The percentage is consistent with data provided by PageData, an independent Facebook Page tracking service.

Among Pages with the most total Likes, Texas HoldEm Poker saw a loss of more than 96,000 Likes in the past day, according to the service. That clocks in around 0.15% of its 65.3 million total Likes.

Other top offenders included singers Rihanna who lost 28,000 Likes, Shakira who shed 26,000 and Lady Gagawho dropped 34,000.

Zynga‘s Farmville game was another big loser with 45,000 Likes gone.

Facebook previously said it had “dedicated protections” against threats that result in fake Likes, but emphasized that these improved systems to safeguard the network’s integrity “have been specially configured to identify and take action against suspicious Likes.”

“Users will continue to connect to the Pages and Profiles they authentically want to subscribe to, and Pages will have a more accurate measurement of fan count and demographics,” Facebook wrote in its August post. “This improvement will allow Pages to produce ever more relevant and interesting content, and brands will see an increase in true engagement around their content.”

Facebook did not immediately respond to requests for comment.

Do you subscribe to any Pages on the fake Likes offenders’ list? Tell us in the comments below.

Source: Mashable.com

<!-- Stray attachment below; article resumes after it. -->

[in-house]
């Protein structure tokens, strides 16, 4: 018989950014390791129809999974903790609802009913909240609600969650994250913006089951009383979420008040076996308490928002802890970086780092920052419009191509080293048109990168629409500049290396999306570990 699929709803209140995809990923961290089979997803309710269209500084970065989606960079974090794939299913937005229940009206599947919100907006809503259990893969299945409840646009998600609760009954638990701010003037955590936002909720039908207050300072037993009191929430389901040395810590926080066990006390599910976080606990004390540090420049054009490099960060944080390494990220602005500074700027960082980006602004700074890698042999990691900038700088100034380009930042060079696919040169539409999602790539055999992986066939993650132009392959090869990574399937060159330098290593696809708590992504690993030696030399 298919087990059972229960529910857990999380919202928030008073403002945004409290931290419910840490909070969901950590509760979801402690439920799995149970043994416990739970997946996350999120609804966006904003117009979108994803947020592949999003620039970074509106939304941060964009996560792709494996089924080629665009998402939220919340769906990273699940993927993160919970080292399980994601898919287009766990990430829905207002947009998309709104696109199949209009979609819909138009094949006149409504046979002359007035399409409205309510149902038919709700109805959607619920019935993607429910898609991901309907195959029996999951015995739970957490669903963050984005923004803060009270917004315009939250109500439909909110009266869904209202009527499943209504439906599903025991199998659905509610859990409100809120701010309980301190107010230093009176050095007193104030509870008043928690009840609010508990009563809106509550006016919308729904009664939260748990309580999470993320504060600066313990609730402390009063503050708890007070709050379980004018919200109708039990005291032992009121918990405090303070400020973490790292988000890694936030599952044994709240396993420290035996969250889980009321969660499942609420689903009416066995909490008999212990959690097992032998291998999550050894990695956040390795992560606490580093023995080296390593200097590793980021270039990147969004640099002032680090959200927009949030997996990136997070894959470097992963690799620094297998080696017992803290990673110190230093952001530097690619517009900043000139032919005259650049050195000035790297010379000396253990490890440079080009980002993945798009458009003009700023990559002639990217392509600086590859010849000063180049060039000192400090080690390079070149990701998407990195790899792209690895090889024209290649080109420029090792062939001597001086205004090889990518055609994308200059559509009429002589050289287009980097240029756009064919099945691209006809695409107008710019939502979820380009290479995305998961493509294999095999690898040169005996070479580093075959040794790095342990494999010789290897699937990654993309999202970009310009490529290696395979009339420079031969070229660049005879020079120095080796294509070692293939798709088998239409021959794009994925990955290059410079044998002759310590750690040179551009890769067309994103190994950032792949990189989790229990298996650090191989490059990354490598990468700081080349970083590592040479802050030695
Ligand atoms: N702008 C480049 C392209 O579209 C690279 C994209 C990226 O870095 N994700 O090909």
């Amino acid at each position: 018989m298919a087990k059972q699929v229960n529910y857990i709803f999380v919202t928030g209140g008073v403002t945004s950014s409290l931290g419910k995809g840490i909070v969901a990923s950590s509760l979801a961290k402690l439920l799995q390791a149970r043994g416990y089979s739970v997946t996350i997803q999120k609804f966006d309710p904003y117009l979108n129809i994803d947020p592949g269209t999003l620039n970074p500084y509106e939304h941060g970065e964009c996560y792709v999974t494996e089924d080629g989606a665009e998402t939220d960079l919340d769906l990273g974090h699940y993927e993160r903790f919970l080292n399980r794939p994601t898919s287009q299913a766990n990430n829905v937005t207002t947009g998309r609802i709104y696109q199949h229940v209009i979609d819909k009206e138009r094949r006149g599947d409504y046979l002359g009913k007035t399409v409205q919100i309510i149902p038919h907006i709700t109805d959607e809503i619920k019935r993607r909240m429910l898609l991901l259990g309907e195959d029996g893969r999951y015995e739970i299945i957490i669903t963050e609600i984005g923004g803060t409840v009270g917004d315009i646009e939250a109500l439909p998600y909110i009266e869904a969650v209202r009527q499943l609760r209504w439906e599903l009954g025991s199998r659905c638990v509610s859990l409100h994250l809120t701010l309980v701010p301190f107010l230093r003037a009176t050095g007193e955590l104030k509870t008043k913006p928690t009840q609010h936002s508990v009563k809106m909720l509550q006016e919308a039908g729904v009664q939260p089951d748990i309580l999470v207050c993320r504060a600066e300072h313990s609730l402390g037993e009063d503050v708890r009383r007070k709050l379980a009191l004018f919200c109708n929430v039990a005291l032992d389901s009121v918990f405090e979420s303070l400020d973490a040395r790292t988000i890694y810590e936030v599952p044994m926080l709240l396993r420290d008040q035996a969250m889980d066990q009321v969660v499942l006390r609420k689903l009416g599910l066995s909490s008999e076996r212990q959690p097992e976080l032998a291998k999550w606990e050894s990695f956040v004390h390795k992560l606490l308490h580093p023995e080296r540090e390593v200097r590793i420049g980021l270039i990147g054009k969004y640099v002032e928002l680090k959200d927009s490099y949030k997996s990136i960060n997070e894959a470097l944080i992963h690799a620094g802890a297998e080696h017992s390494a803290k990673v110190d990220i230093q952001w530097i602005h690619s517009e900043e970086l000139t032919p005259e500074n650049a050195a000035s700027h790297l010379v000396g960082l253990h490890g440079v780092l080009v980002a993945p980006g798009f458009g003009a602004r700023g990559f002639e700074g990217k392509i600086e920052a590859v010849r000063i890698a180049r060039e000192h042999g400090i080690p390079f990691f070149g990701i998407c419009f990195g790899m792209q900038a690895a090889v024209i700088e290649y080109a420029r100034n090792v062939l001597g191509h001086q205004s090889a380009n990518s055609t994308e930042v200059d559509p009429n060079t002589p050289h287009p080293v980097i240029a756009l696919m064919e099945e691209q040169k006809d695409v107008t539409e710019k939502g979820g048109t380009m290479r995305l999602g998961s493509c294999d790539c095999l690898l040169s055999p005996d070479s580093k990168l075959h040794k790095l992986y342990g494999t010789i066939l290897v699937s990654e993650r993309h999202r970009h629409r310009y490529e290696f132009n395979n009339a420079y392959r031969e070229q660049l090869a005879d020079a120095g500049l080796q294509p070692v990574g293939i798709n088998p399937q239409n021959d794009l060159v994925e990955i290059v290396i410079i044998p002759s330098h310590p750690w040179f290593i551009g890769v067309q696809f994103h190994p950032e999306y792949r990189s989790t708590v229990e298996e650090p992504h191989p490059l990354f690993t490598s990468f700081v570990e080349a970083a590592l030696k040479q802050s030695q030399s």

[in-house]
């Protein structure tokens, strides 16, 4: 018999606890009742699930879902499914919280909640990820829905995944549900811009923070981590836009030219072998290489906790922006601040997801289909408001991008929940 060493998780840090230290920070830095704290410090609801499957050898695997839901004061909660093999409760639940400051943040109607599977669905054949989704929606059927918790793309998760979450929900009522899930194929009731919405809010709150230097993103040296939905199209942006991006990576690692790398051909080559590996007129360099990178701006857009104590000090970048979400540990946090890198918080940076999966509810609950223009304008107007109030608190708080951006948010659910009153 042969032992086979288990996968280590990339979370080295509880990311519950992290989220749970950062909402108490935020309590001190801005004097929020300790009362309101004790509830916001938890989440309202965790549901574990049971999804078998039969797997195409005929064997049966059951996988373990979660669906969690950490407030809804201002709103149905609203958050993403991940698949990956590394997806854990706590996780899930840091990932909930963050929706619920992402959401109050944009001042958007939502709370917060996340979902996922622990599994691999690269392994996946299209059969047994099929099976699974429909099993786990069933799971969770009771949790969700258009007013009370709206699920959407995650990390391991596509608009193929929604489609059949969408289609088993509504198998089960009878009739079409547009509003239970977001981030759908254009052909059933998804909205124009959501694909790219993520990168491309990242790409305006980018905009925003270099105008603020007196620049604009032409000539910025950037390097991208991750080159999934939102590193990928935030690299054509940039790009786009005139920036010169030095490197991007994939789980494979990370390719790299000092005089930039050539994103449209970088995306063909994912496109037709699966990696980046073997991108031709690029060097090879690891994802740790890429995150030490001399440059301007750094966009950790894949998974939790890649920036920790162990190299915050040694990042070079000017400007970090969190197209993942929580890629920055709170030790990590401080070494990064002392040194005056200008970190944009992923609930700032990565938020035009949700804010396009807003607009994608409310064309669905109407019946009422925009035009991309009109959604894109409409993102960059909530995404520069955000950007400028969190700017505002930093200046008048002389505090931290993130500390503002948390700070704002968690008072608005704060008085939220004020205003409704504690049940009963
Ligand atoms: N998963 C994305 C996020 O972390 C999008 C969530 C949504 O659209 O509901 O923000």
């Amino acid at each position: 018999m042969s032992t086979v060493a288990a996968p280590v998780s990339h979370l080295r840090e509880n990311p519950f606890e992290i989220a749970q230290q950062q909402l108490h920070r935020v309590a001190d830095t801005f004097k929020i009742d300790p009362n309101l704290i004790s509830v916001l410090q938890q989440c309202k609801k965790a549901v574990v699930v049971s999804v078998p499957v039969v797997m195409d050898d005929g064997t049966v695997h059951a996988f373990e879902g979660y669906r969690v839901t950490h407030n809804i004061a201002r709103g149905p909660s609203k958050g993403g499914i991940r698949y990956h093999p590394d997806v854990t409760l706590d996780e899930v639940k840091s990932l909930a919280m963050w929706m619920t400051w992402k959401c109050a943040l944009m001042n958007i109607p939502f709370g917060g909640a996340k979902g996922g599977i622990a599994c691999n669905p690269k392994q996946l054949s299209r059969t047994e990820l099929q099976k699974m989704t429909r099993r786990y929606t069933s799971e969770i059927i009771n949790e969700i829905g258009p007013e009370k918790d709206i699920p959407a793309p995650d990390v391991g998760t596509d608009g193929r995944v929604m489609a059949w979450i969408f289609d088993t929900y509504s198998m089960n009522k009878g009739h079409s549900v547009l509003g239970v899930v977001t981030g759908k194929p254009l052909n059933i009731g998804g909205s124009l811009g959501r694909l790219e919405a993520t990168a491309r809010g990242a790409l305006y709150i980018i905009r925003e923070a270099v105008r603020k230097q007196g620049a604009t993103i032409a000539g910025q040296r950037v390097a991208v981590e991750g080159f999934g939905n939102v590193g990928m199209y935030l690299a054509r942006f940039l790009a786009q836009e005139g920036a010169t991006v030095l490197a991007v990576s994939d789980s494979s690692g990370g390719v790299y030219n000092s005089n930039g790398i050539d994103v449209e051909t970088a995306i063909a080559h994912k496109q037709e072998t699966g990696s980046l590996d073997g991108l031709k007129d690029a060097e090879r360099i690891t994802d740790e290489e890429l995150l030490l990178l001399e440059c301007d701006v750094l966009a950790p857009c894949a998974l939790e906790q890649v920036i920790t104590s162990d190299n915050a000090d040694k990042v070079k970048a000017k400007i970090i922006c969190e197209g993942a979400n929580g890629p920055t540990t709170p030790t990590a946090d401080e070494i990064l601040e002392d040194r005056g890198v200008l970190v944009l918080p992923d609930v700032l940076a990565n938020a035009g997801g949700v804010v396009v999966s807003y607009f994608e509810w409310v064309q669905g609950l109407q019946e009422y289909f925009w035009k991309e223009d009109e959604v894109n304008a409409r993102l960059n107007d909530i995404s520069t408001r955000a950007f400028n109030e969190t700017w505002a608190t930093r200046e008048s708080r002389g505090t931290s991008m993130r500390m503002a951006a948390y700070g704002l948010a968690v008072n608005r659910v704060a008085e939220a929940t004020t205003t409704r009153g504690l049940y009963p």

How Apple is Boosting iAd With seamless Twitter, Passbook Integration

How Apple is Boosting iAd With seamless Twitter, Passbook Integration.

Launching last week, Apple’s new iOS 6 software has been very well received; of the 400 million iOS devices in the wild, over a quarter of them have already updated to the new firmware and enjoyed many of the 200 new features present in the OS (just don’t mention Maps).

While many of the features iOS 6 are customer facing, Apple has worked hard to make it easy for developers to integrate its new services into their websites and existing platforms.

Take Passbook as an example, if the brand or business understands the feature correctly, passes can be automatically added to a user’s Passbook wallet, deliver notifications, remain location aware and increase the brightness of a device’s screen to ensure passes can be scanned easily.

Apple has also begun making the new features in its iOS 6 platform directly available to advertisers. As part of its iAd refresh, Apple has enabled a number of iOS 6 specific features in its advertising platform, taking its service beyond the normal ‘click and visit’ banner ads that you may see delivered on mobile websites.